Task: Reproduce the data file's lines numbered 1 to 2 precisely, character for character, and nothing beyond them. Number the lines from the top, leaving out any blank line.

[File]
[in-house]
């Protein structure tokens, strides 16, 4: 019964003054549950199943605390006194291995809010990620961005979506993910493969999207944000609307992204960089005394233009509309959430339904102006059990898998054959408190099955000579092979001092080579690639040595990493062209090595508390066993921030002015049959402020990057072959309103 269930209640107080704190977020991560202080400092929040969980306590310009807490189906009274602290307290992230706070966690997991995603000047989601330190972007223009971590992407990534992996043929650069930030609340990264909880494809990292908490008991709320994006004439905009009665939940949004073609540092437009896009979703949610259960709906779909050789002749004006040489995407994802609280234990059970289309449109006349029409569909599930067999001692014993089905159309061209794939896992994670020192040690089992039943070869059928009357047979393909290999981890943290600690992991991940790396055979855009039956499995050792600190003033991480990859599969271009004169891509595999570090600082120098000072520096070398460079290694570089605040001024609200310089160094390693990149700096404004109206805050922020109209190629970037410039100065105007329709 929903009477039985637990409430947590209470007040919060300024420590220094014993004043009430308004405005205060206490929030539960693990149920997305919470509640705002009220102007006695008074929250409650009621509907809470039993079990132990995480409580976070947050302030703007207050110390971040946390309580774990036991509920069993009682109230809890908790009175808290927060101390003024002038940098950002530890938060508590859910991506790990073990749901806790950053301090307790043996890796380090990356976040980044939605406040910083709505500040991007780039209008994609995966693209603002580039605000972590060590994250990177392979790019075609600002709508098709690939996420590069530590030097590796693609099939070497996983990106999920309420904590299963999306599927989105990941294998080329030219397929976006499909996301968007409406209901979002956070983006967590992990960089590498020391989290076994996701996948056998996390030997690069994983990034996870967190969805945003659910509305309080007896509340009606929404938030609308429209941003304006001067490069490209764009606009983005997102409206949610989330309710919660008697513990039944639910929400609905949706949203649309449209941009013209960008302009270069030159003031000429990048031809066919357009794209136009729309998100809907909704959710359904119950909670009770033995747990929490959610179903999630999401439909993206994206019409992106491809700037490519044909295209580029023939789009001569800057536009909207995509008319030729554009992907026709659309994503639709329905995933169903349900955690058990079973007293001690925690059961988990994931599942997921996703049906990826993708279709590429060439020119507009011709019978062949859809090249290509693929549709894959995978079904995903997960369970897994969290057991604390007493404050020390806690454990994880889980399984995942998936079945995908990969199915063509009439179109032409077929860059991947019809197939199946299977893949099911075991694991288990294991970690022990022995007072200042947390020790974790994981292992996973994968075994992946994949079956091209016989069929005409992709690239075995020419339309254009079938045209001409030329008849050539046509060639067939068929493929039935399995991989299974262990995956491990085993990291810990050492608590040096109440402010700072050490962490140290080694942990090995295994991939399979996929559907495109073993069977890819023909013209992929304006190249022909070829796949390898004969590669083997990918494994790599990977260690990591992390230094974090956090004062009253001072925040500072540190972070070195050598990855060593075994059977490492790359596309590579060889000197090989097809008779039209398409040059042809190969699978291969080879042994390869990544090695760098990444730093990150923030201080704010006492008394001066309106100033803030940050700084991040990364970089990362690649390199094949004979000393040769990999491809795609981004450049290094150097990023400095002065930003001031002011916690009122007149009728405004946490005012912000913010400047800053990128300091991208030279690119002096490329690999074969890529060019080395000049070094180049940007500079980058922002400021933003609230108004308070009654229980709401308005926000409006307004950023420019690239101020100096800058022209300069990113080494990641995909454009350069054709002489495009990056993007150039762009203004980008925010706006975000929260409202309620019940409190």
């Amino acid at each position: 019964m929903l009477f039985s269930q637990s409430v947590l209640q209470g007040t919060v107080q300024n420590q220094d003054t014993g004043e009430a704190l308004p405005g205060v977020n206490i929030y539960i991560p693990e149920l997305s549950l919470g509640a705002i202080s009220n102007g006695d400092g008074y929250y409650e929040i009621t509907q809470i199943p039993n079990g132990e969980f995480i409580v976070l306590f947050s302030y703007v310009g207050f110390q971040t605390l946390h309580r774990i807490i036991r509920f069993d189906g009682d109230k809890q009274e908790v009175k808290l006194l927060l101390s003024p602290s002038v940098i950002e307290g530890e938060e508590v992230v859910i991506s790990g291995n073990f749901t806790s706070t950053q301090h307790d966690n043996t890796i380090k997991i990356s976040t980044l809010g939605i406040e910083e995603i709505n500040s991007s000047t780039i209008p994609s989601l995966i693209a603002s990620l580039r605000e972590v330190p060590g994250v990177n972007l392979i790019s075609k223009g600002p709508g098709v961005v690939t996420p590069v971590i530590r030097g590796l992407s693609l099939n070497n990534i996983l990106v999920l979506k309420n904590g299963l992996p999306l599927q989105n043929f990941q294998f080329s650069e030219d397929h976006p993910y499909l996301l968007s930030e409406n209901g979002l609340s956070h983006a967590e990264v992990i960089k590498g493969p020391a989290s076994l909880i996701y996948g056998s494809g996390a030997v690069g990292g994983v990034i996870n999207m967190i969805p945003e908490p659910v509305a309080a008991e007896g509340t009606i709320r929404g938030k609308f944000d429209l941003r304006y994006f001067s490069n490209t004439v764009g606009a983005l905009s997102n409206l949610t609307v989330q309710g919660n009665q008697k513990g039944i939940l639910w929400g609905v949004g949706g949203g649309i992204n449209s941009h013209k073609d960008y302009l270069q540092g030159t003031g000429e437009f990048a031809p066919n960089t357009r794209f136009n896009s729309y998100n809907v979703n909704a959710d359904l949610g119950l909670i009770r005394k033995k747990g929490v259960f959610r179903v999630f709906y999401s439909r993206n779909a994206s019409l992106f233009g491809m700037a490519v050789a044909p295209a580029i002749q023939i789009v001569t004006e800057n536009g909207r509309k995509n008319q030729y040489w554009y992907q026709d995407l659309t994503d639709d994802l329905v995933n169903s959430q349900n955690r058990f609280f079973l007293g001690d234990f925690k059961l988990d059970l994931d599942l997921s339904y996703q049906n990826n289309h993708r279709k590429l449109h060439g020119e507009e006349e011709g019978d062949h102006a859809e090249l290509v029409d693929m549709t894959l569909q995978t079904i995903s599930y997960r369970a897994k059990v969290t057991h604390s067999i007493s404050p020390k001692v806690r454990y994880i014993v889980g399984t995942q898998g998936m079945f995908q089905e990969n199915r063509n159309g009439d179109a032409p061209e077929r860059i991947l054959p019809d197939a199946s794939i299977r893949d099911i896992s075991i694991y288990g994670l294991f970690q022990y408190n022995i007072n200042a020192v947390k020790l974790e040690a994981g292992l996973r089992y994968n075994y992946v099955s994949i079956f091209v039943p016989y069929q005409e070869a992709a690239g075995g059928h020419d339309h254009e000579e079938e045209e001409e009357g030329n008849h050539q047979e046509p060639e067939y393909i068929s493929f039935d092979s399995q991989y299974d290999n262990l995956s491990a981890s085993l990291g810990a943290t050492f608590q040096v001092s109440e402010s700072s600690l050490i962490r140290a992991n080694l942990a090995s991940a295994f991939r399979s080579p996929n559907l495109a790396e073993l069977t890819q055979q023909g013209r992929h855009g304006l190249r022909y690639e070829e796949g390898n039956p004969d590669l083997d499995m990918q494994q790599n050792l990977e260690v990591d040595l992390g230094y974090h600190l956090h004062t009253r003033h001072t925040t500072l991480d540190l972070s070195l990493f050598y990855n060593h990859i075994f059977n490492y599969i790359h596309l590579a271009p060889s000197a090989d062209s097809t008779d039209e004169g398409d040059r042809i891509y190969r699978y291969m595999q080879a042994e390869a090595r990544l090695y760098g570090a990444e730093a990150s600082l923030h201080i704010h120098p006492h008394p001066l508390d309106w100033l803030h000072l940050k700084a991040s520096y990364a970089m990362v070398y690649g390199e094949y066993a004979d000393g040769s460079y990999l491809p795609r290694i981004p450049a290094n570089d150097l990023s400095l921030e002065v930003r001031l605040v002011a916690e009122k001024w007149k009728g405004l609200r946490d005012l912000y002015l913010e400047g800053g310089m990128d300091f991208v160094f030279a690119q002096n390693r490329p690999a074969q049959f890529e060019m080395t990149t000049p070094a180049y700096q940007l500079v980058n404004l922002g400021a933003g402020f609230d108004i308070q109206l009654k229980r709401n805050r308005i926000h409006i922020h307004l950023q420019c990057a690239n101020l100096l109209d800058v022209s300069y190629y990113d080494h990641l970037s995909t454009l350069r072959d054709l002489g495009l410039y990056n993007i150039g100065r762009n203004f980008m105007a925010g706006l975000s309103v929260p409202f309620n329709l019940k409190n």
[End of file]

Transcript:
[in-house]
């Protein structure tokens, strides 16, 4: 019964003054549950199943605390006194291995809010990620961005979506993910493969999207944000609307992204960089005394233009509309959430339904102006059990898998054959408190099955000579092979001092080579690639040595990493062209090595508390066993921030002015049959402020990057072959309103 269930209640107080704190977020991560202080400092929040969980306590310009807490189906009274602290307290992230706070966690997991995603000047989601330190972007223009971590992407990534992996043929650069930030609340990264909880494809990292908490008991709320994006004439905009009665939940949004073609540092437009896009979703949610259960709906779909050789002749004006040489995407994802609280234990059970289309449109006349029409569909599930067999001692014993089905159309061209794939896992994670020192040690089992039943070869059928009357047979393909290999981890943290600690992991991940790396055979855009039956499995050792600190003033991480990859599969271009004169891509595999570090600082120098000072520096070398460079290694570089605040001024609200310089160094390693990149700096404004109206805050922020109209190629970037410039100065105007329709 929903009477039985637990409430947590209470007040919060300024420590220094014993004043009430308004405005205060206490929030539960693990149920997305919470509640705002009220102007006695008074929250409650009621509907809470039993079990132990995480409580976070947050302030703007207050110390971040946390309580774990036991509920069993009682109230809890908790009175808290927060101390003024002038940098950002530890938060508590859910991506790990073990749901806790950053301090307790043996890796380090990356976040980044939605406040910083709505500040991007780039209008994609995966693209603002580039605000972590060590994250990177392979790019075609600002709508098709690939996420590069530590030097590796693609099939070497996983990106999920309420904590299963999306599927989105990941294998080329030219397929976006499909996301968007409406209901979002956070983006967590992990960089590498020391989290076994996701996948056998996390030997690069994983990034996870967190969805945003659910509305309080007896509340009606929404938030609308429209941003304006001067490069490209764009606009983005997102409206949610989330309710919660008697513990039944639910929400609905949706949203649309449209941009013209960008302009270069030159003031000429990048031809066919357009794209136009729309998100809907909704959710359904119950909670009770033995747990929490959610179903999630999401439909993206994206019409992106491809700037490519044909295209580029023939789009001569800057536009909207995509008319030729554009992907026709659309994503639709329905995933169903349900955690058990079973007293001690925690059961988990994931599942997921996703049906990826993708279709590429060439020119507009011709019978062949859809090249290509693929549709894959995978079904995903997960369970897994969290057991604390007493404050020390806690454990994880889980399984995942998936079945995908990969199915063509009439179109032409077929860059991947019809197939199946299977893949099911075991694991288990294991970690022990022995007072200042947390020790974790994981292992996973994968075994992946994949079956091209016989069929005409992709690239075995020419339309254009079938045209001409030329008849050539046509060639067939068929493929039935399995991989299974262990995956491990085993990291810990050492608590040096109440402010700072050490962490140290080694942990090995295994991939399979996929559907495109073993069977890819023909013209992929304006190249022909070829796949390898004969590669083997990918494994790599990977260690990591992390230094974090956090004062009253001072925040500072540190972070070195050598990855060593075994059977490492790359596309590579060889000197090989097809008779039209398409040059042809190969699978291969080879042994390869990544090695760098990444730093990150923030201080704010006492008394001066309106100033803030940050700084991040990364970089990362690649390199094949004979000393040769990999491809795609981004450049290094150097990023400095002065930003001031002011916690009122007149009728405004946490005012912000913010400047800053990128300091991208030279690119002096490329690999074969890529060019080395000049070094180049940007500079980058922002400021933003609230108004308070009654229980709401308005926000409006307004950023420019690239101020100096800058022209300069990113080494990641995909454009350069054709002489495009990056993007150039762009203004980008925010706006975000929260409202309620019940409190």